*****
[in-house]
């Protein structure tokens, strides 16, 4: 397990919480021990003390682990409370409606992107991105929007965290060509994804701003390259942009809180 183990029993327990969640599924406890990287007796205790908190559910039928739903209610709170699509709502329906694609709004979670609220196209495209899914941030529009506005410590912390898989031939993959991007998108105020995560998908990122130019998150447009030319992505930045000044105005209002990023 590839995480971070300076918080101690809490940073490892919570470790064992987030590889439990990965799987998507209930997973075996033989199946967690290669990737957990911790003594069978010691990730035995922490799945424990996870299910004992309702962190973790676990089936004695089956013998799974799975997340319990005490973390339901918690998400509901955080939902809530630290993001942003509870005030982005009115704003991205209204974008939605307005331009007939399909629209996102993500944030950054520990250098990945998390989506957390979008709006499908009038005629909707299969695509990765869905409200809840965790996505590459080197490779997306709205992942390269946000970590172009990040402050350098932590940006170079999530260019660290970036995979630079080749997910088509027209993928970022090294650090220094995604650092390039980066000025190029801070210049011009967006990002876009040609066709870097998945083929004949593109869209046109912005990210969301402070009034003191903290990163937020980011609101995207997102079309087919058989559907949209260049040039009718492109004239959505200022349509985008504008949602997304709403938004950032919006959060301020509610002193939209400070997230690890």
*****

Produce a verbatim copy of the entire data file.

[in-house]
């Protein structure tokens, strides 16, 4: 397990919480021990003390682990409370409606992107991105929007965290060509994804701003390259942009809180 183990029993327990969640599924406890990287007796205790908190559910039928739903209610709170699509709502329906694609709004979670609220196209495209899914941030529009506005410590912390898989031939993959991007998108105020995560998908990122130019998150447009030319992505930045000044105005209002990023 590839995480971070300076918080101690809490940073490892919570470790064992987030590889439990990965799987998507209930997973075996033989199946967690290669990737957990911790003594069978010691990730035995922490799945424990996870299910004992309702962190973790676990089936004695089956013998799974799975997340319990005490973390339901918690998400509901955080939902809530630290993001942003509870005030982005009115704003991205209204974008939605307005331009007939399909629209996102993500944030950054520990250098990945998390989506957390979008709006499908009038005629909707299969695509990765869905409200809840965790996505590459080197490779997306709205992942390269946000970590172009990040402050350098932590940006170079999530260019660290970036995979630079080749997910088509027209993928970022090294650090220094995604650092390039980066000025190029801070210049011009967006990002876009040609066709870097998945083929004949593109869209046109912005990210969301402070009034003191903290990163937020980011609101995207997102079309087919058989559907949209260049040039009718492109004239959505200022349509985008504008949602997304709403938004950032919006959060301020509610002193939209400070997230690890």